Sun Microsystems has landed a deal that will see its Java Desktop System (JDS) software deployed on 5,000 desktop PCs across the UK's National Health Service.
The NHS' National Programme for IT has been testing JDS over recent months. The decision to buy 5,000 JDS licences indicates that the NHS found that JDS is superior to Microsoft Windows in some circumstances.
A spokesperson for the National Programme for IT (NPfIT) confirmed to ZDNet UK on Tuesday that the NHS has concluded that JDS "represents a viable desktop alternative for certain types of user communities" and that 5,000 licences have been purchased.
Duncan McNeil, chief technology officer for the National Programme, said in a statement that "the National Programme continues to view the use of open-source software and open systems architecture as a key way of achieving best value and systems interoperability into the future."
It's not clear which NHS users will get to use JDS. The word from the NHS is that the software will be rolled out through a 'tactical deployment'.
Sun itself wasn't able to talk about the deal on Tuesday, but sources did confirm that it had sold 5,000 JDS licences to the NHS.
The move doesn't mean that Microsoft's close relationship with the UK government is over, though. In 2001 it won a three-year deal to supply software for 1.2 million NHS desktops. This is currently up for renewal. It is understood that the UK Treasury is currently considering whether to sign a new deal with Microsoft.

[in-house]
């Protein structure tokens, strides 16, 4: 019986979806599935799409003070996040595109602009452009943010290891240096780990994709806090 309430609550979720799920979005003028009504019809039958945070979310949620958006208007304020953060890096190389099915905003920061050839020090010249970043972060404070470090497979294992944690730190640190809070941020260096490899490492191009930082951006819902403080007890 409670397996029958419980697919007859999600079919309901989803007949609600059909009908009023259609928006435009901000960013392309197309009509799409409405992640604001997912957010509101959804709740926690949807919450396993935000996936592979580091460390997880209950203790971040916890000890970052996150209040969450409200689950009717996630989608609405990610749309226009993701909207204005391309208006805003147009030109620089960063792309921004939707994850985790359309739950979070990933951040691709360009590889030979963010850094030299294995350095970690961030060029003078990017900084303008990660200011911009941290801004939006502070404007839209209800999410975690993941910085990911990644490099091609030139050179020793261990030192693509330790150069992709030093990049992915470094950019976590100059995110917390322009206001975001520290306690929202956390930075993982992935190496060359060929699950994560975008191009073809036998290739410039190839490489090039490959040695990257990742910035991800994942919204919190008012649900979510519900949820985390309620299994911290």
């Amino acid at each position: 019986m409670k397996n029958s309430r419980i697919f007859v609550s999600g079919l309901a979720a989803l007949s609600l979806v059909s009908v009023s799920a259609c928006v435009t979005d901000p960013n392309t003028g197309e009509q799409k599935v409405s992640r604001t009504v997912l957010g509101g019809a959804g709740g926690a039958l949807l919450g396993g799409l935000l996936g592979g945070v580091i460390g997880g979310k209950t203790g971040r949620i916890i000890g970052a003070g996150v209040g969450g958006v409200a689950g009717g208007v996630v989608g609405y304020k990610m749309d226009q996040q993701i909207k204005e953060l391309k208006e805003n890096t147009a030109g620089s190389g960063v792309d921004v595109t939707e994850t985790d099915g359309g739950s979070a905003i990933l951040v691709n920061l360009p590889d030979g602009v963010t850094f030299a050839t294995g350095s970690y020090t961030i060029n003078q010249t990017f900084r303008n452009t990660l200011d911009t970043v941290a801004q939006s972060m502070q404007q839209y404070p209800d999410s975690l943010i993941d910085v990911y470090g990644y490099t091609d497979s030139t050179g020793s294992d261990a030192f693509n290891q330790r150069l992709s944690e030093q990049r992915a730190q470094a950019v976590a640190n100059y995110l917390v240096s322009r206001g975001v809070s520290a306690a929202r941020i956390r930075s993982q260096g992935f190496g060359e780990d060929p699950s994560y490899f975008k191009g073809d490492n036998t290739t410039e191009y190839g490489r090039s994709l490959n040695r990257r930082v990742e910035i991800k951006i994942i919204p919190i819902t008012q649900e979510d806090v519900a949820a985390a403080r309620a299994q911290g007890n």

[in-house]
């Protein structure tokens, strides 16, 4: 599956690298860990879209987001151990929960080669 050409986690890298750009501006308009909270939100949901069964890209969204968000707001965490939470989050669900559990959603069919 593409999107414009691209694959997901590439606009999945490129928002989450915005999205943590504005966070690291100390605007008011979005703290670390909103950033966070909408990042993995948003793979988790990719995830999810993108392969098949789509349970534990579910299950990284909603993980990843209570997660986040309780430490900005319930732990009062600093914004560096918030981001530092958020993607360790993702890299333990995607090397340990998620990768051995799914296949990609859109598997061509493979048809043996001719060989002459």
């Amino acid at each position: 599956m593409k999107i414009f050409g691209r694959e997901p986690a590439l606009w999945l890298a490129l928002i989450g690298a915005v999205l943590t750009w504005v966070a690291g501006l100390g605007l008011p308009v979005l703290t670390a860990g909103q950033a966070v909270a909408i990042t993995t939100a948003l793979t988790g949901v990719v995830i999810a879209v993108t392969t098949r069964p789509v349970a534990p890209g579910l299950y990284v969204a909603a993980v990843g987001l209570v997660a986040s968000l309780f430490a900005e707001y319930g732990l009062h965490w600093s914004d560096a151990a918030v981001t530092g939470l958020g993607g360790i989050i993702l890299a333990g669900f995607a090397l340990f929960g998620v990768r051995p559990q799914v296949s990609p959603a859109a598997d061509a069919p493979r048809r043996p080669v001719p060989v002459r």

The NPfIT spokesperson wouldn't say how much the deal with Sun was worth. The company has recently secured a number of JDS deployments, including with the Chinese government and Allied Irish Bank.
These deals have been hailed by Sun as proof that JDS has plenty of momentum behind it. But Sun's own staff, including chief executive Scott McNealy, have admitted that some of the contracts aren't major money-spinners.
A total of £6bn is being spent to upgrade the NHS' computer systems, and this massive commitment is about to come under renewed scrutiny.
The UK National Audit Office has just launched an investigation into the NPfIT, amid concern that the NHS may not be able to cope with this transformation.
A report published last month by the Institute for Public Policy Research expressed concerns about the readiness of NHS staff and organisation to handle the change and suggested the project could be undermined by such barriers.
Silicon.com's Will Sturgeon contributed to this report.